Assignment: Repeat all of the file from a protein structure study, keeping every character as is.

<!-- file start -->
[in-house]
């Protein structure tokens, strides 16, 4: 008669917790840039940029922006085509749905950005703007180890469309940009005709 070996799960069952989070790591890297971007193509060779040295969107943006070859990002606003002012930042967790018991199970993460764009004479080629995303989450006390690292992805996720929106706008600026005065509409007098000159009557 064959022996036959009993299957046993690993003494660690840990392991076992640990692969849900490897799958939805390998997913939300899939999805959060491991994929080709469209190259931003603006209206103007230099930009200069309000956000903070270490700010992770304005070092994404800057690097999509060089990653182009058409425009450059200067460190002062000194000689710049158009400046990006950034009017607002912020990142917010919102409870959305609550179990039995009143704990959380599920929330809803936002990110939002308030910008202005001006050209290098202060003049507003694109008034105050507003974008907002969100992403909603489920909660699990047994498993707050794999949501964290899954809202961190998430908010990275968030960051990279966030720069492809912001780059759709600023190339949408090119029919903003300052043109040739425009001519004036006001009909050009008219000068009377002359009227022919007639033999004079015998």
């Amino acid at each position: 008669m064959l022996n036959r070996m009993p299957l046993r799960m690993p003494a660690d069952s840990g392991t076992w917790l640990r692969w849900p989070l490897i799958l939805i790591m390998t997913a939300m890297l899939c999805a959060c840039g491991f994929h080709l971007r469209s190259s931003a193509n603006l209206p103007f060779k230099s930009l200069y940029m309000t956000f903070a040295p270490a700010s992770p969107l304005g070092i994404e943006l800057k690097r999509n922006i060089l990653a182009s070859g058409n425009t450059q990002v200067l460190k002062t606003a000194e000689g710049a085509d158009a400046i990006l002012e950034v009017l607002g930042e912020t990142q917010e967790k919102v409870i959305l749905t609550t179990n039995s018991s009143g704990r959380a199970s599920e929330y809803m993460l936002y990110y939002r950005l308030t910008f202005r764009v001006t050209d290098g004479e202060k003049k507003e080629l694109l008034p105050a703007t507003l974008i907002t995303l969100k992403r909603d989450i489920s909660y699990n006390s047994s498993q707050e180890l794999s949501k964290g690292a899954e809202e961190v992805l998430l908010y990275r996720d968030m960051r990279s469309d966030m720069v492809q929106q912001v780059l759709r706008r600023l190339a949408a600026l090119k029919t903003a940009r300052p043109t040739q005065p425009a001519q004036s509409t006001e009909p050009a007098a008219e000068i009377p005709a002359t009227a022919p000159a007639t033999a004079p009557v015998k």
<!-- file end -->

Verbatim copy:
[in-house]
């Protein structure tokens, strides 16, 4: 008669917790840039940029922006085509749905950005703007180890469309940009005709 070996799960069952989070790591890297971007193509060779040295969107943006070859990002606003002012930042967790018991199970993460764009004479080629995303989450006390690292992805996720929106706008600026005065509409007098000159009557 064959022996036959009993299957046993690993003494660690840990392991076992640990692969849900490897799958939805390998997913939300899939999805959060491991994929080709469209190259931003603006209206103007230099930009200069309000956000903070270490700010992770304005070092994404800057690097999509060089990653182009058409425009450059200067460190002062000194000689710049158009400046990006950034009017607002912020990142917010919102409870959305609550179990039995009143704990959380599920929330809803936002990110939002308030910008202005001006050209290098202060003049507003694109008034105050507003974008907002969100992403909603489920909660699990047994498993707050794999949501964290899954809202961190998430908010990275968030960051990279966030720069492809912001780059759709600023190339949408090119029919903003300052043109040739425009001519004036006001009909050009008219000068009377002359009227022919007639033999004079015998």
């Amino acid at each position: 008669m064959l022996n036959r070996m009993p299957l046993r799960m690993p003494a660690d069952s840990g392991t076992w917790l640990r692969w849900p989070l490897i799958l939805i790591m390998t997913a939300m890297l899939c999805a959060c840039g491991f994929h080709l971007r469209s190259s931003a193509n603006l209206p103007f060779k230099s930009l200069y940029m309000t956000f903070a040295p270490a700010s992770p969107l304005g070092i994404e943006l800057k690097r999509n922006i060089l990653a182009s070859g058409n425009t450059q990002v200067l460190k002062t606003a000194e000689g710049a085509d158009a400046i990006l002012e950034v009017l607002g930042e912020t990142q917010e967790k919102v409870i959305l749905t609550t179990n039995s018991s009143g704990r959380a199970s599920e929330y809803m993460l936002y990110y939002r950005l308030t910008f202005r764009v001006t050209d290098g004479e202060k003049k507003e080629l694109l008034p105050a703007t507003l974008i907002t995303l969100k992403r909603d989450i489920s909660y699990n006390s047994s498993q707050e180890l794999s949501k964290g690292a899954e809202e961190v992805l998430l908010y990275r996720d968030m960051r990279s469309d966030m720069v492809q929106q912001v780059l759709r706008r600023l190339a949408a600026l090119k029919t903003a940009r300052p043109t040739q005065p425009a001519q004036s509409t006001e009909p050009a007098a008219e000068i009377p005709a002359t009227a022919p000159a007639t033999a004079p009557v015998k």